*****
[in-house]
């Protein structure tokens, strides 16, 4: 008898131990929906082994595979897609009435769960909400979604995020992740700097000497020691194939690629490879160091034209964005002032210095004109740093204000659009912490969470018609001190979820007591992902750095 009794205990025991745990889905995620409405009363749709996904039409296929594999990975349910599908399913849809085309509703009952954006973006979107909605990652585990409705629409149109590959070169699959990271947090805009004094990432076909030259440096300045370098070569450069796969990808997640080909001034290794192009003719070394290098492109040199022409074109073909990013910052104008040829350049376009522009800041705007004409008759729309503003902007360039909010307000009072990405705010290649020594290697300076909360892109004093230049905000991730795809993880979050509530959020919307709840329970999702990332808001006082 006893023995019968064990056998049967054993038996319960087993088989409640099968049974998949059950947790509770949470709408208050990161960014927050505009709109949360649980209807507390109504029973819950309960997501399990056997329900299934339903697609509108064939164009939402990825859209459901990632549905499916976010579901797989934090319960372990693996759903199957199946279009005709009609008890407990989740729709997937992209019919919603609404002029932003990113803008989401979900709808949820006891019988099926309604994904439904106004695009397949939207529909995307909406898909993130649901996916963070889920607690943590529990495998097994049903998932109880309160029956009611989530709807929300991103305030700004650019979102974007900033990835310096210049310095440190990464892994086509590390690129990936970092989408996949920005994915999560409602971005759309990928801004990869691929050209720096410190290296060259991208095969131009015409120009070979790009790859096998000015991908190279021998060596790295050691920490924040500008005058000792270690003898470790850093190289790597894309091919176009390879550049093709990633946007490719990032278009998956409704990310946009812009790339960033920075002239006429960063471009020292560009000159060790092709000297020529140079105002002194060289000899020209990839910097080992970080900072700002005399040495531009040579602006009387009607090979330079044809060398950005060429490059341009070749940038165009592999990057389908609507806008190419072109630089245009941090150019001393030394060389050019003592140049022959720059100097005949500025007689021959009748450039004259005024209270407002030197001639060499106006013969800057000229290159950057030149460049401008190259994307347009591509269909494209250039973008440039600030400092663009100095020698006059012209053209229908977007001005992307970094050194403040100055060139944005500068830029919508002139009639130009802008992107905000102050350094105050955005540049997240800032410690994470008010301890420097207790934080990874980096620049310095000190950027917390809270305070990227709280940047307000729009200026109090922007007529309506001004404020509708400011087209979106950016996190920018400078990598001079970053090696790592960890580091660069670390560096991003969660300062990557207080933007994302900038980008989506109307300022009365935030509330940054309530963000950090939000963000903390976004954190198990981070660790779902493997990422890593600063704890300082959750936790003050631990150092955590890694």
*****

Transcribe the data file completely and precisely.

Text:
[in-house]
């Protein structure tokens, strides 16, 4: 008898131990929906082994595979897609009435769960909400979604995020992740700097000497020691194939690629490879160091034209964005002032210095004109740093204000659009912490969470018609001190979820007591992902750095 009794205990025991745990889905995620409405009363749709996904039409296929594999990975349910599908399913849809085309509703009952954006973006979107909605990652585990409705629409149109590959070169699959990271947090805009004094990432076909030259440096300045370098070569450069796969990808997640080909001034290794192009003719070394290098492109040199022409074109073909990013910052104008040829350049376009522009800041705007004409008759729309503003902007360039909010307000009072990405705010290649020594290697300076909360892109004093230049905000991730795809993880979050509530959020919307709840329970999702990332808001006082 006893023995019968064990056998049967054993038996319960087993088989409640099968049974998949059950947790509770949470709408208050990161960014927050505009709109949360649980209807507390109504029973819950309960997501399990056997329900299934339903697609509108064939164009939402990825859209459901990632549905499916976010579901797989934090319960372990693996759903199957199946279009005709009609008890407990989740729709997937992209019919919603609404002029932003990113803008989401979900709808949820006891019988099926309604994904439904106004695009397949939207529909995307909406898909993130649901996916963070889920607690943590529990495998097994049903998932109880309160029956009611989530709807929300991103305030700004650019979102974007900033990835310096210049310095440190990464892994086509590390690129990936970092989408996949920005994915999560409602971005759309990928801004990869691929050209720096410190290296060259991208095969131009015409120009070979790009790859096998000015991908190279021998060596790295050691920490924040500008005058000792270690003898470790850093190289790597894309091919176009390879550049093709990633946007490719990032278009998956409704990310946009812009790339960033920075002239006429960063471009020292560009000159060790092709000297020529140079105002002194060289000899020209990839910097080992970080900072700002005399040495531009040579602006009387009607090979330079044809060398950005060429490059341009070749940038165009592999990057389908609507806008190419072109630089245009941090150019001393030394060389050019003592140049022959720059100097005949500025007689021959009748450039004259005024209270407002030197001639060499106006013969800057000229290159950057030149460049401008190259994307347009591509269909494209250039973008440039600030400092663009100095020698006059012209053209229908977007001005992307970094050194403040100055060139944005500068830029919508002139009639130009802008992107905000102050350094105050955005540049997240800032410690994470008010301890420097207790934080990874980096620049310095000190950027917390809270305070990227709280940047307000729009200026109090922007007529309506001004404020509708400011087209979106950016996190920018400078990598001079970053090696790592960890580091660069670390560096991003969660300062990557207080933007994302900038980008989506109307300022009365935030509330940054309530963000950090939000963000903390976004954190198990981070660790779902493997990422890593600063704890300082959750936790003050631990150092955590890694």